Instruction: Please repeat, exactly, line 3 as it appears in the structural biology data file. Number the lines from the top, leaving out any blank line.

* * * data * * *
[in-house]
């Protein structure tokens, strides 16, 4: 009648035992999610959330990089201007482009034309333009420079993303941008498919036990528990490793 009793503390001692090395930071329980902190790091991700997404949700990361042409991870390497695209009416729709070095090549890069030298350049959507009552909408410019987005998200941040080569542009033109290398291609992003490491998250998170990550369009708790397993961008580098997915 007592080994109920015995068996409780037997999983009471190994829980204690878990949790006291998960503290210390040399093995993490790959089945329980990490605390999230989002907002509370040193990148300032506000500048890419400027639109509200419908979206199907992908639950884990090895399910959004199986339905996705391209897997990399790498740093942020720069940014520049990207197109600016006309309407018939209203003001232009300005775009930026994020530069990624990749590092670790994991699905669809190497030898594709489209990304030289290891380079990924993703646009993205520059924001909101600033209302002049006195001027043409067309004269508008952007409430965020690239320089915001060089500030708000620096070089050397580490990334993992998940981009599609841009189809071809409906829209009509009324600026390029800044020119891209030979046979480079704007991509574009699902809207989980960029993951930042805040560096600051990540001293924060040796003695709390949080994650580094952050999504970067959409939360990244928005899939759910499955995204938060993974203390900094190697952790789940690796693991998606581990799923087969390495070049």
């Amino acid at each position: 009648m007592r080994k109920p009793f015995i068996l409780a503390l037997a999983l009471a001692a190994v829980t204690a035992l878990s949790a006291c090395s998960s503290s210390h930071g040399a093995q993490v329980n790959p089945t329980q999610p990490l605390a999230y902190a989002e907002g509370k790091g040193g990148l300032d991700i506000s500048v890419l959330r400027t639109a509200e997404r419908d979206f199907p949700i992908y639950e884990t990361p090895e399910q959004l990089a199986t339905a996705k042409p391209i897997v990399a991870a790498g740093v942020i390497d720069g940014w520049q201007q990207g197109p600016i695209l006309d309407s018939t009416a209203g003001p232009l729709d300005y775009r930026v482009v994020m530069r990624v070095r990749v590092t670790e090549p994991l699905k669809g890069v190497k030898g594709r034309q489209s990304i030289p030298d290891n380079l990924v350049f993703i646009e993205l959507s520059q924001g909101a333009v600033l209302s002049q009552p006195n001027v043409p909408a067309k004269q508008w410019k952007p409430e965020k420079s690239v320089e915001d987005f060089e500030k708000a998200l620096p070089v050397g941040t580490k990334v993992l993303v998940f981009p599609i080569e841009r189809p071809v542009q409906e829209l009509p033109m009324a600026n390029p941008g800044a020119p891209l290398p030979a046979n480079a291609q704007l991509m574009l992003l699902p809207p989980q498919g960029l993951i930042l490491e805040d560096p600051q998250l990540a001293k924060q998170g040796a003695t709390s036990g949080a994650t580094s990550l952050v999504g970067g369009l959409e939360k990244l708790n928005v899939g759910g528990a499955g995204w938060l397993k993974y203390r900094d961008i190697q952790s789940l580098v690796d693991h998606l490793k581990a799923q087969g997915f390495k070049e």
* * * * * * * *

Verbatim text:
């Amino acid at each position: 009648m007592r080994k109920p009793f015995i068996l409780a503390l037997a999983l009471a001692a190994v829980t204690a035992l878990s949790a006291c090395s998960s503290s210390h930071g040399a093995q993490v329980n790959p089945t329980q999610p990490l605390a999230y902190a989002e907002g509370k790091g040193g990148l300032d991700i506000s500048v890419l959330r400027t639109a509200e997404r419908d979206f199907p949700i992908y639950e884990t990361p090895e399910q959004l990089a199986t339905a996705k042409p391209i897997v990399a991870a790498g740093v942020i390497d720069g940014w520049q201007q990207g197109p600016i695209l006309d309407s018939t009416a209203g003001p232009l729709d300005y775009r930026v482009v994020m530069r990624v070095r990749v590092t670790e090549p994991l699905k669809g890069v190497k030898g594709r034309q489209s990304i030289p030298d290891n380079l990924v350049f993703i646009e993205l959507s520059q924001g909101a333009v600033l209302s002049q009552p006195n001027v043409p909408a067309k004269q508008w410019k952007p409430e965020k420079s690239v320089e915001d987005f060089e500030k708000a998200l620096p070089v050397g941040t580490k990334v993992l993303v998940f981009p599609i080569e841009r189809p071809v542009q409906e829209l009509p033109m009324a600026n390029p941008g800044a020119p891209l290398p030979a046979n480079a291609q704007l991509m574009l992003l699902p809207p989980q498919g960029l993951i930042l490491e805040d560096p600051q998250l990540a001293k924060q998170g040796a003695t709390s036990g949080a994650t580094s990550l952050v999504g970067g369009l959409e939360k990244l708790n928005v899939g759910g528990a499955g995204w938060l397993k993974y203390r900094d961008i190697q952790s789940l580098v690796d693991h998606l490793k581990a799923q087969g997915f390495k070049e």